The default policy in ThreadPoolExecutor is AbortPolicy, and the series ThreadPoolExecutor of the ExecutorService interface does not show the rejection policy, so the default is This. However, please note that the thread pool instance queue in the ExecutorService is unbounded, which means that the rejection policy is not triggered even if the memory is burst. When using this policy for your own custom thread pool instances, be sure to handle the exceptions thrown when the policy is triggered, as it will interrupt the current execution process.

DiscardPolicy (discard policy)

    public static class DiscardPolicy implements RejectedExecutionHandler {

        public DiscardPolicy() { }

        public void rejectedExecution(Runnable r, ThreadPoolExecutor e) {

Function: Discard the task directly and silently, without triggering any action.

Usage Scenario: You can use it if the task you submit is not important. Because it is an empty implementation, it will silently swallow your task. So this policy is basically not used.

DiscardOldestPolicy (discard old task policy)

    public static class DiscardOldestPolicy implements RejectedExecutionHandler {

        public DiscardOldestPolicy() { }

        public void rejectedExecution(Runnable r, ThreadPoolExecutor e) {
            if (!e.isShutdown()) {

Function: If the thread pool is not closed, pop the element at the head of the queue and try to execute it

Usage Scenario: This policy still drops tasks, and drops them silently, but features old unexecuted tasks that are discarded and have a high priority to be executed. Based on this feature, I can think of a scenario where a message is published, and a modified message, and when the message is published and not yet executed, then the updated message comes again, and this time the version of the unexecuted message is lower than the version of the message submitted now can be discarded. Because there may be messages in the queue with lower message versions queued for execution, it is important to do a good job of comparing message versions when actually processing messages.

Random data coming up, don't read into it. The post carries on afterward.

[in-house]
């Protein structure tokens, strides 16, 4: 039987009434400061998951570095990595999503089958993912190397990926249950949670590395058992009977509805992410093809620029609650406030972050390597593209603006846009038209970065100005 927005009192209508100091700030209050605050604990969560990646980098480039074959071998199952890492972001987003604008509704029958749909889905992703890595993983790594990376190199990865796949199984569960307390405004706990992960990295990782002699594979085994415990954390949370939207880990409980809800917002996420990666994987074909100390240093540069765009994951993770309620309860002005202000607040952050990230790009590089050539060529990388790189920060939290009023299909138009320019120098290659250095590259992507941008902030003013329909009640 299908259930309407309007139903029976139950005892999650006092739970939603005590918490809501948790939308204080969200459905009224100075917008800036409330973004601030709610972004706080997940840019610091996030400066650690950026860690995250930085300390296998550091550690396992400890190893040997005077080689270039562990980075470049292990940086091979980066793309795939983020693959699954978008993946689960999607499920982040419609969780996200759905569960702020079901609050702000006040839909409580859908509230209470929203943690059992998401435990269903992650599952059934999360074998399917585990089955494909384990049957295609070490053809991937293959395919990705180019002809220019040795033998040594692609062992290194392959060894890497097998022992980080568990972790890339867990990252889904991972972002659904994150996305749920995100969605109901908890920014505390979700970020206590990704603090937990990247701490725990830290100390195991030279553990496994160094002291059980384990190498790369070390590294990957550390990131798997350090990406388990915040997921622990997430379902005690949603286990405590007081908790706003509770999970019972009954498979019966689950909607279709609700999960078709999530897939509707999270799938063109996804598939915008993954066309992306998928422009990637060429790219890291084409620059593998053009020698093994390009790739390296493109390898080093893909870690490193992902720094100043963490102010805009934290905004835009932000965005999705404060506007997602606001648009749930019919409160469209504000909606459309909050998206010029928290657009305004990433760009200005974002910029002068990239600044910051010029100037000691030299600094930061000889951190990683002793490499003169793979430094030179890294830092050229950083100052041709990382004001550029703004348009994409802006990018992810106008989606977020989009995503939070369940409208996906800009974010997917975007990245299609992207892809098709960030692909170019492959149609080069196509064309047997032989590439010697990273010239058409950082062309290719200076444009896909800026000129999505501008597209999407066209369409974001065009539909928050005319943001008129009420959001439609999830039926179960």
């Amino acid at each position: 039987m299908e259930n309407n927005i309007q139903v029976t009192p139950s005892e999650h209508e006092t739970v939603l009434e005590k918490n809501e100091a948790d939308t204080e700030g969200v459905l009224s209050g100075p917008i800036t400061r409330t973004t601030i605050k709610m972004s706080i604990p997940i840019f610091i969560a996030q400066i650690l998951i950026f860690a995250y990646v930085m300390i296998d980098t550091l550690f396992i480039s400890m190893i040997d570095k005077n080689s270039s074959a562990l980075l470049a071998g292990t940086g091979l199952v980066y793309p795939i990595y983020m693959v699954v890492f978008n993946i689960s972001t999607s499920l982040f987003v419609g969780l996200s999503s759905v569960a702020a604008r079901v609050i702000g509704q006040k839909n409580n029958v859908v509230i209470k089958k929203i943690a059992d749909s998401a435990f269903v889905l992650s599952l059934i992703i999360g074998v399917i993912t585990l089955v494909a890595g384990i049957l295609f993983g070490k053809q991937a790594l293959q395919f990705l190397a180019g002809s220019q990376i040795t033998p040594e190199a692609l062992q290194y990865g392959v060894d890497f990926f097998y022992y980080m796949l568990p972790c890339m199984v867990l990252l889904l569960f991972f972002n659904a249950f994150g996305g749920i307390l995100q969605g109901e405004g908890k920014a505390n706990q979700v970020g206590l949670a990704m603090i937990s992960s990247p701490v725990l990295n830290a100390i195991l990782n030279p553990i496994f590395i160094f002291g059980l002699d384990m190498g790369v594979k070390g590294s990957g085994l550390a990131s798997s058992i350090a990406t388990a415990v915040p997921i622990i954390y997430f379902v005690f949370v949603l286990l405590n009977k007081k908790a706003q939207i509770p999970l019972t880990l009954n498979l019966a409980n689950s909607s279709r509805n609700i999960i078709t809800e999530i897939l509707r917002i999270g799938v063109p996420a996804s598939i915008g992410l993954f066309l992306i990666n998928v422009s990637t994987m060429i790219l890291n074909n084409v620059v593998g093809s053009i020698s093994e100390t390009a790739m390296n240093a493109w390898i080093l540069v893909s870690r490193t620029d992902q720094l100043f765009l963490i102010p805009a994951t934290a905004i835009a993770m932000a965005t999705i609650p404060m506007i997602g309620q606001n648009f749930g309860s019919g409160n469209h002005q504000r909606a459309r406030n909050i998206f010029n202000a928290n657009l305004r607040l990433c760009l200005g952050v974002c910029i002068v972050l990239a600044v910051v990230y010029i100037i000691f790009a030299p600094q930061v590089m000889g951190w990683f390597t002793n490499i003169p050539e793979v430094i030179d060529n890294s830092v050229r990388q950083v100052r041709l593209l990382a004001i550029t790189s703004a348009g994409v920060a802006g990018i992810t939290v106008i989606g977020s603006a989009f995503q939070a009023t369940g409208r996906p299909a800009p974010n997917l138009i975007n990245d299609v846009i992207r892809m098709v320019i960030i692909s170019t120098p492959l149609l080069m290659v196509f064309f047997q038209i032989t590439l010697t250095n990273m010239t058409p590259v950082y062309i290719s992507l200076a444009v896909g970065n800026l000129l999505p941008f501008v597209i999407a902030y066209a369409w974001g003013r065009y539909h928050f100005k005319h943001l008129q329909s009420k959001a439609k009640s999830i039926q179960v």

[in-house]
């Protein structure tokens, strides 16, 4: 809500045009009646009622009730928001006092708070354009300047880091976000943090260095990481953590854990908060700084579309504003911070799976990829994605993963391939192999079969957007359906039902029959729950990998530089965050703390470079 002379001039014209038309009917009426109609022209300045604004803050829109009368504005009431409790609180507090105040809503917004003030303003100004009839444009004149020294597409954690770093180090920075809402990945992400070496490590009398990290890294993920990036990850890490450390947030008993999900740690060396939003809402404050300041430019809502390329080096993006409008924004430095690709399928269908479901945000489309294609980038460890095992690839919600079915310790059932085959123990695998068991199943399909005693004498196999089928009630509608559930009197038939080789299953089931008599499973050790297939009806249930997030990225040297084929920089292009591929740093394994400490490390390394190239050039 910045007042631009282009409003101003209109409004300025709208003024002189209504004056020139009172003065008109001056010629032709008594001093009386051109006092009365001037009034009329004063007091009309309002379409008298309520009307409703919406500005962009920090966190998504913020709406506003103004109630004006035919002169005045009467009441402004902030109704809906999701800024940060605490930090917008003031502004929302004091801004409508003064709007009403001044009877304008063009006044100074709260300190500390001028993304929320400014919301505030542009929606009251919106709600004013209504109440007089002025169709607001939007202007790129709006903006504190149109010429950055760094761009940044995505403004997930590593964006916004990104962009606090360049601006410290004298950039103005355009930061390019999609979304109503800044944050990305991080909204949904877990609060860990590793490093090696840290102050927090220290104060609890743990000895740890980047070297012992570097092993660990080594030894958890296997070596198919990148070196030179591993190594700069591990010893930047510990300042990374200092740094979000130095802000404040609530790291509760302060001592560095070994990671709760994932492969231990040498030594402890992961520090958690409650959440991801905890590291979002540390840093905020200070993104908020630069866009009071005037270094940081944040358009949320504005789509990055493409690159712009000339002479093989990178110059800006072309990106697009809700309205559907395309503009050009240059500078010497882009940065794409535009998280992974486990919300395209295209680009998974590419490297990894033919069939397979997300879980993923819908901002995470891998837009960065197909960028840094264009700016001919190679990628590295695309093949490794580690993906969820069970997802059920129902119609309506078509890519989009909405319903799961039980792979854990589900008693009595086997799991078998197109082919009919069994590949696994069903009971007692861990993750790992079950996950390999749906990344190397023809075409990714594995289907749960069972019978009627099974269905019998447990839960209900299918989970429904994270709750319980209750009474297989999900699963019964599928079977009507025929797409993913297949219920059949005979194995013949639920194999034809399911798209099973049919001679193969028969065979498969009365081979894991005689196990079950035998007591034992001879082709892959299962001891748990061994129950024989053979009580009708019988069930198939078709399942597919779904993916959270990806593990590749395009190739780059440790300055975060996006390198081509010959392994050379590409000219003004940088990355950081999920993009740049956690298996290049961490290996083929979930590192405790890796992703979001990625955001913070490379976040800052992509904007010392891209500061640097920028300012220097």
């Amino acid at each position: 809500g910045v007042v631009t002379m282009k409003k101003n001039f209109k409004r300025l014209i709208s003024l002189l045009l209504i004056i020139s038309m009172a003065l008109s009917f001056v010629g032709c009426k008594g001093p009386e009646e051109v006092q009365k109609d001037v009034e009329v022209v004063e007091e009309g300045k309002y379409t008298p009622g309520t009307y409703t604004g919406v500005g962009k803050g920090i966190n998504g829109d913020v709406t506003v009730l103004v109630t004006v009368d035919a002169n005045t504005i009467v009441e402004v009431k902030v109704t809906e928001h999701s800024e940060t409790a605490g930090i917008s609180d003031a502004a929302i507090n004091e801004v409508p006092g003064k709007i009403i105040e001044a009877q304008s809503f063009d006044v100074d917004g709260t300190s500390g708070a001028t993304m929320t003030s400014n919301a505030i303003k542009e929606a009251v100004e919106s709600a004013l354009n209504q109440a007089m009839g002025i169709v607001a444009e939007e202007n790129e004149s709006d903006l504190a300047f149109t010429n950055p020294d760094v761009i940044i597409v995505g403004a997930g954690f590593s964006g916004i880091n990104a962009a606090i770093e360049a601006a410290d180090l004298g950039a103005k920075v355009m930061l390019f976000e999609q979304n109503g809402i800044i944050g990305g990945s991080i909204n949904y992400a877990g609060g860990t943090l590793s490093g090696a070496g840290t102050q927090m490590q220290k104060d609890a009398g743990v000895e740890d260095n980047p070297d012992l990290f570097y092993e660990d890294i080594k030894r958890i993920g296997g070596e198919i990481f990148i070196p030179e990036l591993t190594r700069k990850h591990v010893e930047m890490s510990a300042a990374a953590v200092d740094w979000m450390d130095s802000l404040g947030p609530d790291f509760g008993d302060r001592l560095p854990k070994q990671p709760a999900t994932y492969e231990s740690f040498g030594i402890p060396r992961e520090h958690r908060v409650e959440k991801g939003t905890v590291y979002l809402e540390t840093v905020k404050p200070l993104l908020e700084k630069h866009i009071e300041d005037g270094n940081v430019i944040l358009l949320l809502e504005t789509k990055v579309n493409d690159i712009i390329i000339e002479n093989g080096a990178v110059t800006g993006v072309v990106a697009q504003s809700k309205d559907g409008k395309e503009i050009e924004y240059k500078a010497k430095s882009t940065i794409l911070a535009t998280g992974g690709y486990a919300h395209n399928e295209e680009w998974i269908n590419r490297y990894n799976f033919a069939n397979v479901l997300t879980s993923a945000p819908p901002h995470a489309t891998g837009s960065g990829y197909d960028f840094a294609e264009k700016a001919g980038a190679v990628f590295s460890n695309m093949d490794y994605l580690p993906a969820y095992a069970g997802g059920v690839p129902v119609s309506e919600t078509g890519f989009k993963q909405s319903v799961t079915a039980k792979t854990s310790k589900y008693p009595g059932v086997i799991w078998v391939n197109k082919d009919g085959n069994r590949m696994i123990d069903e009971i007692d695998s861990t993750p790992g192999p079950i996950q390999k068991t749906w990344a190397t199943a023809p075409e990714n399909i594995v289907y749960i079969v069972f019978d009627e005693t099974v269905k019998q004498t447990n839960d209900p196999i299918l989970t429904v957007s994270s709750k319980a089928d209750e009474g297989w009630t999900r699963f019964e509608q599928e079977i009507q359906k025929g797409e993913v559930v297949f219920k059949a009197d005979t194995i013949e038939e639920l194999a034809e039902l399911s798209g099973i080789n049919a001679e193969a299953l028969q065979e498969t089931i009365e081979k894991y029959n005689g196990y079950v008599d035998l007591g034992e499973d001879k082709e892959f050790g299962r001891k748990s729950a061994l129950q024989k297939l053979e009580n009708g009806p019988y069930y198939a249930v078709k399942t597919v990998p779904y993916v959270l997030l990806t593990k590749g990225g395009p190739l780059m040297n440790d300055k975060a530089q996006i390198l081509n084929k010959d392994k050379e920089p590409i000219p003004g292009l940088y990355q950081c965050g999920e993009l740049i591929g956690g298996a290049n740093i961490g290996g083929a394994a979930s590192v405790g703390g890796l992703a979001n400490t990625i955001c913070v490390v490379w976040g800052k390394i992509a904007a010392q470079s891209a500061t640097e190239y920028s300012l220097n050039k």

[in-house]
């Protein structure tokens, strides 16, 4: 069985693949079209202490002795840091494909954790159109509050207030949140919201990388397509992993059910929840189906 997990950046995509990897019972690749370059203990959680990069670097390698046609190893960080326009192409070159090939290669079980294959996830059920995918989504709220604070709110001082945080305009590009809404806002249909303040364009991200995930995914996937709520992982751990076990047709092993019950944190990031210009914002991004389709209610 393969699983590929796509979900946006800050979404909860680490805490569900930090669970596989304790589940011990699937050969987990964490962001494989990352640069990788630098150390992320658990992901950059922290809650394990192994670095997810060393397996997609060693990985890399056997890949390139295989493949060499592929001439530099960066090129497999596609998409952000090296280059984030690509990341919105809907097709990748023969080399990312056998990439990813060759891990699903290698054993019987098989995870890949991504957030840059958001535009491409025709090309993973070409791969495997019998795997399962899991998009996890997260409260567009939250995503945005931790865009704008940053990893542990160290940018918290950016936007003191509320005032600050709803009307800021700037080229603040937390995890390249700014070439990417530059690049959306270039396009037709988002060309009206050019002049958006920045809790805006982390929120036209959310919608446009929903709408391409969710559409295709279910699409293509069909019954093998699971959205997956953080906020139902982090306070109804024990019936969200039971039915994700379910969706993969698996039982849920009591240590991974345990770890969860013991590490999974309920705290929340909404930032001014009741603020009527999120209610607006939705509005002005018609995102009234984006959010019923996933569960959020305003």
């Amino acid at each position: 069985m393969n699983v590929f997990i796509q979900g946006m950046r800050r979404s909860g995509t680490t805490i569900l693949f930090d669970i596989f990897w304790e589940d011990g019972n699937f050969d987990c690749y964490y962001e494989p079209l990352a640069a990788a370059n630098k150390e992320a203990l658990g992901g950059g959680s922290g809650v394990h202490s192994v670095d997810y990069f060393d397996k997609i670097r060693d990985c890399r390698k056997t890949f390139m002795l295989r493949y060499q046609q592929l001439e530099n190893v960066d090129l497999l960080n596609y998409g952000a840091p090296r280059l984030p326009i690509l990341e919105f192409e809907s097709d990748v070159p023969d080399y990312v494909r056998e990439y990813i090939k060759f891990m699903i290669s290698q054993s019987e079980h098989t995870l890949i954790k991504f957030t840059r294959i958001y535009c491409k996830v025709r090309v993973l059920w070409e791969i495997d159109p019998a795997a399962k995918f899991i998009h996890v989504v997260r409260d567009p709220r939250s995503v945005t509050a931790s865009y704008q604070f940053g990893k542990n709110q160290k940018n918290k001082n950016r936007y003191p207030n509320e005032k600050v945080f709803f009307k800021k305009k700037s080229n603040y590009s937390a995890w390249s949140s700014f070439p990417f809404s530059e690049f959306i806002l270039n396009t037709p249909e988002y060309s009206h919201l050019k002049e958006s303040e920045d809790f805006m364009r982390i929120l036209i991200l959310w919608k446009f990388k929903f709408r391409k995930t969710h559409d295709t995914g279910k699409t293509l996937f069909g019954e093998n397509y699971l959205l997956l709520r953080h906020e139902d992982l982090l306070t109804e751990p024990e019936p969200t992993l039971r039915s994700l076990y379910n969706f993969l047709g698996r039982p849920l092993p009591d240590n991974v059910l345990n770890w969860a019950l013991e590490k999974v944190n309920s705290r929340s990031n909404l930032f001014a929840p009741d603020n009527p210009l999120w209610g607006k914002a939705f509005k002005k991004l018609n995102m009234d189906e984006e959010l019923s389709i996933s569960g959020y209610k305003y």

Third-party implementations of rejection policies

Thread rejection policy in dubbo

public class AbortPolicyWithReport extends ThreadPoolExecutor.AbortPolicy {

    protected static final Logger logger = LoggerFactory.getLogger(AbortPolicyWithReport.class);

    private final String threadName;

    private final URL url;

    private static volatile long lastPrintTime = 0;

    private static Semaphore guard = new Semaphore(1);

    public AbortPolicyWithReport(String threadName, URL url) {
        this.threadName = threadName;
        this.url = url;

    public void rejectedExecution(Runnable r, ThreadPoolExecutor e) {
        String msg = String.format("Thread pool is EXHAUSTED!" +
                        " Thread Name: %s, Pool Size: %d (active: %d, core: %d, max: %d, largest: %d), Task: %d (completed: %d)," +
                        " Executor status:(isShutdown:%s, isTerminated:%s, isTerminating:%s), in %s://%s:%d!",
                threadName, e.getPoolSize(), e.getActiveCount(), e.getCorePoolSize(), e.getMaximumPoolSize(), e.getLargestPoolSize(),
                e.getTaskCount(), e.getCompletedTaskCount(), e.isShutdown(), e.isTerminated(), e.isTerminating(),
                url.getProtocol(), url.getIp(), url.getPort());
        throw new RejectedExecutionException(msg);

    private void dumpJStack() {

As you can see, when a thread rejection is triggered by dubbo’s worker thread, three main things are done. The principle is to make it as clear as possible to the user the real reason for triggering the thread rejection policy.

  • A warning-level log is output, which contains details of the thread pool’s setup parameters, as well as the current state of the thread pool, and some details of the currently rejected task. This log is a good example of log printing, as well as other log printing examples such as spring, which can be easily located thanks to such detailed logs.